Is Satan the One Called “Lucifer”?

Then I saw an angel com­ing down from heav­en, hold­ing in his hand the key to the bot­tom­less pit and a great chain. 2And he seized the drag­on, that ancient ser­pent, who is the dev­il and Satan, and bound him for a thou­sand years, 3and threw him into the pit, and shut it and sealed it over him, so that he might not deceive the nations any longer, until the thou­sand years were end­ed. After that he must be released for a lit­tle while. The Rev­e­la­tion of Jesus Christ 20:1–3

Some of Satan’s most impres­sive lies are lies about his own nature. I’ve heard this attrib­uted to var­i­ous peo­ple, that the great­est trick or lie of Satan is that he has con­vinced the world that he does not exist.

Hon­est­ly, I think that if you dis­be­lieve in Satan, you have far worse things to wor­ry about than that, par­tic­u­lar­ly your trust of God’s Word.

Far worse, I think, is believ­ing that Satan exists but gross­ly mis­un­der­stand­ing his nature. For instance, there is the lie that Satan was once a mag­nif­i­cent angel named Lucifer who led a great revolt in Heav­en, caus­ing a great many angels to fall from glo­ry with him. I call that a lie know­ing full well it is the major­i­ty view among Chris­tians, although minor details may very from church to church and indi­vid­ual to individual.

When you start with a lie, though, it’s very dif­fi­cult to ever built to a point where truth is able to be seen, appre­ci­at­ed, and even loved. The base lies cor­rupt every­thing which depends upon them.

Find it no sur­prise, then, that the Son of the Most High Yah­weh has said, “God is spir­it, and those who wor­ship him must wor­ship in spir­it and truth.” ((John 4:24, empha­sis mine.))

Lies cor­rupt every­thing they come in touch with, even some­thing as holy as wor­ship­ing Yah­weh. Con­se­quent­ly, we must seek to expunge untruths, false­hoods, super­sti­tions, and folk­lore from our doc­trine and prac­tice. Mis­con­cep­tions regard­ing Satan are no excep­tion, though he rev­els in our mis­un­der­stand­ing him, “for he is a liar and the father of lies.” ((John 8:44.))

I want to help clear the air of some of the mythos sur­round­ing Satan so that truth may pre­vail in our hearts and minds. The first issue I want to look at is whether Satan was the one called “Lucifer.”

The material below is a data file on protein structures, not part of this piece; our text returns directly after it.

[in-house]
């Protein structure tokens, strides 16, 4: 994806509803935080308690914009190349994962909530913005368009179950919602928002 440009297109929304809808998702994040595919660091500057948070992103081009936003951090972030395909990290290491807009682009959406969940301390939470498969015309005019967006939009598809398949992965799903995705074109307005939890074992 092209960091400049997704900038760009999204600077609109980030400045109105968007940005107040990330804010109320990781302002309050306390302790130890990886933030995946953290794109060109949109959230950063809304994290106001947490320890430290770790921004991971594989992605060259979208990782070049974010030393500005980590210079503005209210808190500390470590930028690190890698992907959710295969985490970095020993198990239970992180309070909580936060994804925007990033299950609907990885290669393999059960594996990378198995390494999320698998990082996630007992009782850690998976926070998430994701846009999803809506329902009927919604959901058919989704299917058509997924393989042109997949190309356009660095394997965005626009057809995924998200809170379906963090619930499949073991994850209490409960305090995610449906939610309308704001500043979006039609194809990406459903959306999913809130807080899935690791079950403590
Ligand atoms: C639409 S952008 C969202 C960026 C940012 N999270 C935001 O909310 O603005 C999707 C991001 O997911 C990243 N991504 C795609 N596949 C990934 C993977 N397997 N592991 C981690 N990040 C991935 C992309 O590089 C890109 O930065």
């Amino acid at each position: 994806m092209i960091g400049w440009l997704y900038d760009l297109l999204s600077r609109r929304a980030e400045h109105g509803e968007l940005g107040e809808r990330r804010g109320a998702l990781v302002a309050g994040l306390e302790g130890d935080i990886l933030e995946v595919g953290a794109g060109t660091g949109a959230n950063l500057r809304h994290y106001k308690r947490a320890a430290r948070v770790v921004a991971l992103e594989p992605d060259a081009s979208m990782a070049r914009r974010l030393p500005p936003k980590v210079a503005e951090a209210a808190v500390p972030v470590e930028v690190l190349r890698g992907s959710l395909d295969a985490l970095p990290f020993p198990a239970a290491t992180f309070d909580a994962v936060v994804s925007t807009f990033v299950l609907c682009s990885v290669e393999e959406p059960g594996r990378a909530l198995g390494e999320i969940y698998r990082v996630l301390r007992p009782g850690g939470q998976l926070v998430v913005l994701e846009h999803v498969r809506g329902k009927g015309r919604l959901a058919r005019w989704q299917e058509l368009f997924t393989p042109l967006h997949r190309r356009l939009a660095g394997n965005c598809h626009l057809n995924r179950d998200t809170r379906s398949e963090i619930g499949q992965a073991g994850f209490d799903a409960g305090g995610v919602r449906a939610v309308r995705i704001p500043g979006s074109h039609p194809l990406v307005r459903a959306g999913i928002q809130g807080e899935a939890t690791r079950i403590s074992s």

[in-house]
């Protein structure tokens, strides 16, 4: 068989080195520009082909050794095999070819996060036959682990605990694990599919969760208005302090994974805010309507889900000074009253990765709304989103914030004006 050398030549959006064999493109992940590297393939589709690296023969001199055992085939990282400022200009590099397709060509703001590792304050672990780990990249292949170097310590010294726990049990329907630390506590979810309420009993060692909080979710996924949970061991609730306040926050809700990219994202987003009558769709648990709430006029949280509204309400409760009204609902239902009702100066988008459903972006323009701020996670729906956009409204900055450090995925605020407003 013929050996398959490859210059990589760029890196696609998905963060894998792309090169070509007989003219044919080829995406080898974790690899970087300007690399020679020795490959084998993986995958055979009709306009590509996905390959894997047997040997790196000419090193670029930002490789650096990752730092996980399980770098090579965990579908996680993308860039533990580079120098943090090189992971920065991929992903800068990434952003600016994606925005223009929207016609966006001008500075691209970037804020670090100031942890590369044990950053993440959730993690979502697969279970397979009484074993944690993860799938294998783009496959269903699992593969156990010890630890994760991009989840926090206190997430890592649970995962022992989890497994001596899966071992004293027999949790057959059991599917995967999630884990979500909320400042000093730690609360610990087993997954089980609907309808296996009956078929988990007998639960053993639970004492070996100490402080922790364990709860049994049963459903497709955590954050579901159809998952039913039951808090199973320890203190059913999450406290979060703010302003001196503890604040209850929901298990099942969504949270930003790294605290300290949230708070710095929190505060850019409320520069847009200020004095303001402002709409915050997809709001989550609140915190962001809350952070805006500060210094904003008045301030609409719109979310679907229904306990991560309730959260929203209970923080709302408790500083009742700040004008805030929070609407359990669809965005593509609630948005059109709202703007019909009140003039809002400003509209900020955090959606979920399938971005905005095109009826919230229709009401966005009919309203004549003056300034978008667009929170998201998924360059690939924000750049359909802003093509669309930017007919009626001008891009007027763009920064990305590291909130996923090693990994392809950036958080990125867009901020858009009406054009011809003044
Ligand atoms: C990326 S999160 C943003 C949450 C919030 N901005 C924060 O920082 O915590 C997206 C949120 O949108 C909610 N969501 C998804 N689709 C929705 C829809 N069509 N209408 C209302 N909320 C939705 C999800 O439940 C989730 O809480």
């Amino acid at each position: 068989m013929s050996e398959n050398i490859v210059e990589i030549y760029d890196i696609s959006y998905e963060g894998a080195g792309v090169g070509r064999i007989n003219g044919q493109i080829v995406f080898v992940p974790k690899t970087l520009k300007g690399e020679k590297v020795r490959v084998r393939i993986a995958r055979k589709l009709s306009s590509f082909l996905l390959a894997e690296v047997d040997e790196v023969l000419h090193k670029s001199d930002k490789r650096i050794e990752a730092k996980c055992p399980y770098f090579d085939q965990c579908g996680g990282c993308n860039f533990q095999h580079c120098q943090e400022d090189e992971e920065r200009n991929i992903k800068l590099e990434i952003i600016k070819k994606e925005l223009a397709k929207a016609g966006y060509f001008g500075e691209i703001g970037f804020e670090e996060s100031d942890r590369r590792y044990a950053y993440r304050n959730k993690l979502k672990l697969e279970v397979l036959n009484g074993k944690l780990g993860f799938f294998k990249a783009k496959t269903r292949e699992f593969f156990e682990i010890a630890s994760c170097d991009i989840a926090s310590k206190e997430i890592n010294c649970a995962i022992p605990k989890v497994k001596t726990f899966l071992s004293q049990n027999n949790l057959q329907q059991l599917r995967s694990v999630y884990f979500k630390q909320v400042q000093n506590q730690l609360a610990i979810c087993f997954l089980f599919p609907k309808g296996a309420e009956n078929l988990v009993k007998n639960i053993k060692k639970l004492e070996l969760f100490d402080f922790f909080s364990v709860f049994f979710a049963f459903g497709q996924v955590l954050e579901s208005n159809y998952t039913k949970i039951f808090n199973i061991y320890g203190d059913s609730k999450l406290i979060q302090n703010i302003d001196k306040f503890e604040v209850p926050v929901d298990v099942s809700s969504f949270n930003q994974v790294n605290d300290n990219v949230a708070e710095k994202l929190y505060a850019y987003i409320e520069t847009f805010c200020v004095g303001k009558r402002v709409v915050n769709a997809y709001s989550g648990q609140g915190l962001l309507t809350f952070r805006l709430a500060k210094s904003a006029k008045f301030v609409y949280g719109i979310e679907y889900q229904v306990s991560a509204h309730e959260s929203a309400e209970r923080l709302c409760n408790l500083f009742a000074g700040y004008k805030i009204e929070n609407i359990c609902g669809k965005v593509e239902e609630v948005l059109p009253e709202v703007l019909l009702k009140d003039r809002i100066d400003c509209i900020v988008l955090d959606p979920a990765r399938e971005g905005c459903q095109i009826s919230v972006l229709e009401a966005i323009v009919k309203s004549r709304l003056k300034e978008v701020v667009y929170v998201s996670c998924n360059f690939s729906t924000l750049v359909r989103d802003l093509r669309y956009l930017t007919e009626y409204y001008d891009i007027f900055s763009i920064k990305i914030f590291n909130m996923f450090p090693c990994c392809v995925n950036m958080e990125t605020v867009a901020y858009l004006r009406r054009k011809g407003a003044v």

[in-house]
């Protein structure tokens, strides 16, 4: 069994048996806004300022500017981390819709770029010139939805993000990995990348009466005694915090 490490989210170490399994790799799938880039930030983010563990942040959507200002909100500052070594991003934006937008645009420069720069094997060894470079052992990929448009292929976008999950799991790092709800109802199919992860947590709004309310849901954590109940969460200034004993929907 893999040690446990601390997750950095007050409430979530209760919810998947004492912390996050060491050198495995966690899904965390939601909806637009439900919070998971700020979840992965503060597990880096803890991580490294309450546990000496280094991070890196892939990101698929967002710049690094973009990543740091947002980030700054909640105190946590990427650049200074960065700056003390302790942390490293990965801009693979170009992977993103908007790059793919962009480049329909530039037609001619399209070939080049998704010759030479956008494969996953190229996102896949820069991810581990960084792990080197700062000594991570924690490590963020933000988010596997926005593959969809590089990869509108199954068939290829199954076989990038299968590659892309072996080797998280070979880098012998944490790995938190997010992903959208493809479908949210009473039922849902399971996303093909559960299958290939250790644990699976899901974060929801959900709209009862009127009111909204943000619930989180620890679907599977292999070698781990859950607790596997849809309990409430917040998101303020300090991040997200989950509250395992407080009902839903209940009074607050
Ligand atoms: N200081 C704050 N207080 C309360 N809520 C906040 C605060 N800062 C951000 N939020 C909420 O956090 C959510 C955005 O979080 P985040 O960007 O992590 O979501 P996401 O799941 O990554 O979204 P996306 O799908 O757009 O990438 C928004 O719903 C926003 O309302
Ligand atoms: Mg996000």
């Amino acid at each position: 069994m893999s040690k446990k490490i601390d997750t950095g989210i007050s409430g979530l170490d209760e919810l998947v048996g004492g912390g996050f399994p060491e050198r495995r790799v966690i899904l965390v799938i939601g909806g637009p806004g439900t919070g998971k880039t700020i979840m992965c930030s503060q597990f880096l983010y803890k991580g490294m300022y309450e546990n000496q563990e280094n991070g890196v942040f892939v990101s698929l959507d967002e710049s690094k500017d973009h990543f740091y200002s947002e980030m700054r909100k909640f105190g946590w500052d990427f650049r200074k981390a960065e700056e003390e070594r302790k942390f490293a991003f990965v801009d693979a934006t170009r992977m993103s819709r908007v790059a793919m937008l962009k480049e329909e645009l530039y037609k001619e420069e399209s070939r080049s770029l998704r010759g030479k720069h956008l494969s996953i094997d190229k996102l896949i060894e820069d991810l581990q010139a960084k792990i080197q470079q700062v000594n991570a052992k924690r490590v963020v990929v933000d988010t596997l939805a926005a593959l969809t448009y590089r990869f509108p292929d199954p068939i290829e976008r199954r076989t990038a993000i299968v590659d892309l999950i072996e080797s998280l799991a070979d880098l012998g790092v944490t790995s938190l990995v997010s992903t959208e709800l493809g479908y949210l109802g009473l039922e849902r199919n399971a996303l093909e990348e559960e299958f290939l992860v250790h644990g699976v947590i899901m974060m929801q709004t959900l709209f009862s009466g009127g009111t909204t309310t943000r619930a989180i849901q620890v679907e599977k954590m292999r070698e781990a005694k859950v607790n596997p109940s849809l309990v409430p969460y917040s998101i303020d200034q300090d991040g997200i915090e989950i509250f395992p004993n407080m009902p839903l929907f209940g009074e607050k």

Is Satan the one called “Lucifer”?

Accord­ing to, “Lucifer was cre­at­ed by God as a per­fect angel. He was called Lucifer while he lived in heav­en. After he sinned and per­sis­tent­ly refused to repent he was thrown out of heav­en. When Lucifer was cast out of heav­en he lost his name Lucifer and he became known as Satan.” (( This view seems fair­ly com­mon among Chris­tians, but is it valid?

The name Lucifer can be found in cer­tain trans­la­tions of the Bible, such as the King James Ver­sion, in Isa­iah 14:12. In more reli­able ver­sions, such as the Eng­lish Stan­dard Ver­sion, instead of “Lucifer,” we are giv­en the epi­thet “Day Star” instead.

“How you are fall­en from heav­en, O Day Star, son of Dawn! How you are cut down to the ground, you who laid the nations low! 13You said in your heart, ‘I will ascend to heav­en; above the stars of God I will set my throne on high; I will sit on the mount of assem­bly in the far reach­es of the north; 14I will ascend above the heights of the clouds; I will make myself like the Most High.’ 15But you are brought down to She­ol, to the far reach­es of the pit. 16Those who see you will stare at you and pon­der over you: ‘Is this the man who made the earth trem­ble, who shook king­doms, 17who made the world like a desert and over­threw its cities, who did not let his pris­on­ers go home?’ The Book of Isa­iah 14:12–17